British Medical Journal endorses open source

from the when-reliability-means-life-or-death dept.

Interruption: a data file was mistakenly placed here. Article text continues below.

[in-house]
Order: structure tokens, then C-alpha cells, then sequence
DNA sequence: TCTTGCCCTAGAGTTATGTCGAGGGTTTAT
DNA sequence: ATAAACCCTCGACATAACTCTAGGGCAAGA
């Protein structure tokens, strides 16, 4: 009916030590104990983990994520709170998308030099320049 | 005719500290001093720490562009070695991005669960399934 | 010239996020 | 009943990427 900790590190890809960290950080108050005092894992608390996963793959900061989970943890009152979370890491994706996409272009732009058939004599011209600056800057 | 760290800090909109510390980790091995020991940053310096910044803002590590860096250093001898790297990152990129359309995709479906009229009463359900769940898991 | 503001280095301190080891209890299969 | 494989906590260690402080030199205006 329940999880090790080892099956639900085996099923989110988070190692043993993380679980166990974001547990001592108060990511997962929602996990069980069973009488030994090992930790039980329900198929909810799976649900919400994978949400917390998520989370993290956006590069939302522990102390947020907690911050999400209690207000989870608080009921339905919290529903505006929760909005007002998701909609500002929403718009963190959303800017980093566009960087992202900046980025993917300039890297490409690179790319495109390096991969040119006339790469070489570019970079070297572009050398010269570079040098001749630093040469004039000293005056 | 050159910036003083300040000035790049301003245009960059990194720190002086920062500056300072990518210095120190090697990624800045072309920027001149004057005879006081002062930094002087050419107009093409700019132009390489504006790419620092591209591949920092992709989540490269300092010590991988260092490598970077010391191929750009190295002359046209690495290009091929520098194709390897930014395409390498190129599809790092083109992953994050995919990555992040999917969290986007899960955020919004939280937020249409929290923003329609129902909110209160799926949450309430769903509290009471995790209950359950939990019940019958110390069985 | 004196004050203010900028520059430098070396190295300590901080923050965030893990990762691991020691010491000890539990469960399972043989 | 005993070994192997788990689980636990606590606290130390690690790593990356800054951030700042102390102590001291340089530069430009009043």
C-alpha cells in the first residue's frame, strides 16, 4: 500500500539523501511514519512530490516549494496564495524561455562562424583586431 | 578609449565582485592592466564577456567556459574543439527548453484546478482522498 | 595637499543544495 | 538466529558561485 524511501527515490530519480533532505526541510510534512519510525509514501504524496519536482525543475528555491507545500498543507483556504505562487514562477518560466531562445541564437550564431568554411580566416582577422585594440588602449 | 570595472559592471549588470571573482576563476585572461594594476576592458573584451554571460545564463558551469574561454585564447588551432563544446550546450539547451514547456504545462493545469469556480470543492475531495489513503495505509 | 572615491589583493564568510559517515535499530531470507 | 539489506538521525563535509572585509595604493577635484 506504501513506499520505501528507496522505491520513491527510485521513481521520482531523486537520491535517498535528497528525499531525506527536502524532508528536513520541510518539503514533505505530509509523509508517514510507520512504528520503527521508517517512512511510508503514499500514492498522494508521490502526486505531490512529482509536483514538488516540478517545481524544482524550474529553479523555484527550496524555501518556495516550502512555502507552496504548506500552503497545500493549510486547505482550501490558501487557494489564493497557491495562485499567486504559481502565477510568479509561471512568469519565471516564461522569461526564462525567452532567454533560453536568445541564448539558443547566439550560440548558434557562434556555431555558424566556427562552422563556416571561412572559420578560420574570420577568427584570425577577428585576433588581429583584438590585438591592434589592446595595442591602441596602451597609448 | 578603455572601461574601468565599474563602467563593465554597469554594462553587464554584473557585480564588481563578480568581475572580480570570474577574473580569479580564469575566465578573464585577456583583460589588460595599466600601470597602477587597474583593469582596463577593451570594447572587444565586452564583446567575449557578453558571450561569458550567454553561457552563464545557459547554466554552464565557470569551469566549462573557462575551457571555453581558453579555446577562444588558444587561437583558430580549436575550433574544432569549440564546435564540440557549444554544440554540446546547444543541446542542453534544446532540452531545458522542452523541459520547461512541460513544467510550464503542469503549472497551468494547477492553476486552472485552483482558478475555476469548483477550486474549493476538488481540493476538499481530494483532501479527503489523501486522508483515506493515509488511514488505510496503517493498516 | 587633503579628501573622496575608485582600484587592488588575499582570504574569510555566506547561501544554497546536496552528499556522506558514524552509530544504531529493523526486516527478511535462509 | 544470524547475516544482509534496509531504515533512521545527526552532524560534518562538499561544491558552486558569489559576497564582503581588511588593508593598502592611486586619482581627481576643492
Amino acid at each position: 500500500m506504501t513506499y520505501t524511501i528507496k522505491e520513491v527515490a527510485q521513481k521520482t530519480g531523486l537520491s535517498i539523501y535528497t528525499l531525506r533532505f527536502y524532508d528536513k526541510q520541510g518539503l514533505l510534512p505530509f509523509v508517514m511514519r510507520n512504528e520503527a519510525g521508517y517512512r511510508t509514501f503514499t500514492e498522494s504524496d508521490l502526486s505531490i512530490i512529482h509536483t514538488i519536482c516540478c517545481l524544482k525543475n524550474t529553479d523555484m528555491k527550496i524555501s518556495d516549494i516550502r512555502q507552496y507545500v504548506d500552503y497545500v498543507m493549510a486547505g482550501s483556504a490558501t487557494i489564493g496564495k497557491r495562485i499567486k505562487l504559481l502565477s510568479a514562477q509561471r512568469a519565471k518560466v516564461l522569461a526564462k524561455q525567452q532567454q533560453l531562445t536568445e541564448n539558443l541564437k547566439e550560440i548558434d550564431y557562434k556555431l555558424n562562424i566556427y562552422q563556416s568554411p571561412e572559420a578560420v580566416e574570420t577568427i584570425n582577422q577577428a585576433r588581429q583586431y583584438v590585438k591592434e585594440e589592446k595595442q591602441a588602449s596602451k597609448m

Found on slashdot: The British Medical Journal has endorsed open source software. Excerpt: "It is reliable and secure: source code can be inspected for bugs and security flaws before it is compiled for use. It can be maintained even if the developers who originally produced the software are no longer available…Free software concepts make particular sense in medicine: although peer review has its problems, medical knowledge is becoming more open, not less, and the idea of locking it up in proprietary systems is untenable…The European Union has already embraced open source: its fifth framework programme (which will fund 3.6bn Euros of research and development over the next 5-10 years) places a strong emphasis on projects which will yield open source software as one of the outputs. Next week the NHS Information Authority hosts a seminar to consider the implications of the free software movement for its future strategy."

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